Will Code sits with his three legged dog, Ranger. Most people have one to two pets. Any owner really social. My mom did some research and is a brave soul who’s ready to take on lots of found out quite a bit about ground squirrels and cleaning, lots of training and lots of animal food we went to a rescue center; the rest is history,” if they have more. Most owners have only cats or Butler said. dogs but right now let go of that assumption. For Ground squirrels are very much like guinea Savannah Butler ’13, three cats, a dog, some fish, pigs, they love to be held and can be very social. a lobster, rats, a gecko, frogs and two ground Mini is yet another step closer to domestication. squirrels were her roommates. “If you scratch him he gets really excited and Though many of the animals have come and makes noises sort of like a guinea pig. It’s so cute. gone, she still shares space with Mini and Sunny, They also ‘yahoo’ when someone sneezes or her two ground squirrels. All of the animals the makes a really loud noise,” Butler said. family owns are rescued from shelters and ocNo two animals are alike, and Butler has seen casionally the side of the road. But how Butler the personalities of the whole spectrum. They’re decided on ground squirrels, well that’s more all different, and they all have their own likes and than just providing a home. dislikes, but in her own words, learning about “I wanted a chinchilla but my parents didn’t them is worthwhile and they’re also really cute. want one because they’re nocturnal and not


Savannah Butler holds her pet ground squirrel. She has two of them: Mini and Sunny.

Paul Ross’s prickly pal Pets can often be perceived as something to hug or to stroke as they respond joyfully. Then there are the pets owners wouldn’t be caught dead sticking their hands on. And in this case, it might actually harm them. Paul Ross ’13 grew up with a hedgehog named Dixie and lived with it up until its departure five years ago. To put things simply, a hedgehog isn’t a run of the mill house pet. How does one end up with a hedgehog? Well in Ross’s case it was delivered to his front doorstep. “My grandpa surprised us with it. He got it some place in Arizona. [My parents] were surprised because they didn’t really want it. But my mom gave in. She’s a sucker for pets,” Ross said. Although hedgehogs have pointy spines, they are not poisonous or barbed. And unlike its porcupine cousin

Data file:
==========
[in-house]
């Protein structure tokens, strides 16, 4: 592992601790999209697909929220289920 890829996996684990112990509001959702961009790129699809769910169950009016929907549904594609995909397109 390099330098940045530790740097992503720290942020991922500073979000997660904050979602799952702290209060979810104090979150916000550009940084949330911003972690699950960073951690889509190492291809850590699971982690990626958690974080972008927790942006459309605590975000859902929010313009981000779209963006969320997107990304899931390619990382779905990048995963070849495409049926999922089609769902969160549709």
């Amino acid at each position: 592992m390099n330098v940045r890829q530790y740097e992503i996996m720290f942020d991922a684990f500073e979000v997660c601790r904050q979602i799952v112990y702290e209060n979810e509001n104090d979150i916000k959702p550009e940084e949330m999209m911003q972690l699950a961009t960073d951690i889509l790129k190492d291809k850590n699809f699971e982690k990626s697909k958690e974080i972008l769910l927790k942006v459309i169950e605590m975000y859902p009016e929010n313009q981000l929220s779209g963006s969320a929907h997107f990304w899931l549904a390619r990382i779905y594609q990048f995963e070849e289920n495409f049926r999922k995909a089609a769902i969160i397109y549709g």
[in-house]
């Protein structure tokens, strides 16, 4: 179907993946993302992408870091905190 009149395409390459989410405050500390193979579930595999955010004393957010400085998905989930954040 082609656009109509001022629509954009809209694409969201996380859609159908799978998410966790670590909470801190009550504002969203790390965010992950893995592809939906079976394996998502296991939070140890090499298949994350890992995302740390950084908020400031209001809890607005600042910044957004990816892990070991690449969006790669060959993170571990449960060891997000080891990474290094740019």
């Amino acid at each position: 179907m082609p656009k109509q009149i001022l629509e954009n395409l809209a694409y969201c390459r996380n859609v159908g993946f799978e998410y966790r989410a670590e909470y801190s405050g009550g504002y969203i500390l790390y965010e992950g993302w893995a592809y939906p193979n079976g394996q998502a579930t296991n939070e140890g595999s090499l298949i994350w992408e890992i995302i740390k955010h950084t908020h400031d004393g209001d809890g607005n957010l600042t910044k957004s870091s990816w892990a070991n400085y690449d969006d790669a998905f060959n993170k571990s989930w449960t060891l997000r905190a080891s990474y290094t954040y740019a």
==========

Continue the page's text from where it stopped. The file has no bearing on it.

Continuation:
Paul Ross loved to play with his pet hedgehog, Dixie, when he was younger.


the barbs aren’t easily removed. The spines may not be deadly, but they are still very sharp, and this fact kept Ross on alert. “I pretty much steered clear of it when it was out roaming around. I was a bit scared of its pointy quills. Whenever it got scared it rolled up in a ball and you could hear faint growling,” Ross said. When considering the diet of a hedgehog, 10 lb bags of peanut butter protein pebbles easily purchased from a local convenience store don’t come to mind. But what they do eat resembles more of a trout. Little meal worms Ross describes as “disgusting little things.” The life of a domestic hedgehog might not be as exciting as Nintendo star Sonic, but it’s absolutely unique. The only other addition would have been to teach it to collect rings. “I LOVE MY PET GECKO, BOB.” - KRISTEN LINEBACK ’13



with SPIT directors

Every kid loves to play, but especially the four seniors directing Students Producing Innovative Theater, or SPIT. Evan McCarthy ’12, Nicky Beaurivage ’12, Nick Gerken ’12 and Javier Miranda-Bartlett ’12 will present their student-led productions Feb. 3 and 4 at 7:30 p.m.


Javier Miranda-Bartlett ’12 West Side Story: What first sparked your interest in theater? Javier Miranda-Bartlett: My sister was involved in theatre at West for four years before I came to West. She always had such fun at shows and was such good friends with everyone she worked with that it seemed like a great community. And it is. WSS: Was directing what you expected it to be? JMB: Directing is harder than I expected it to be, but it’s really just natural that the people you cast will do things unlike how you would do them. The best part of directing is actually when actors will do this incredible stuff you’d never expect. WSS: What was the most difficult part of directing thus far? JMB: The most difficult part of directing is figuring out how to ask actors to do things. People are motivated by different things, so it can be about knowing how each actor works.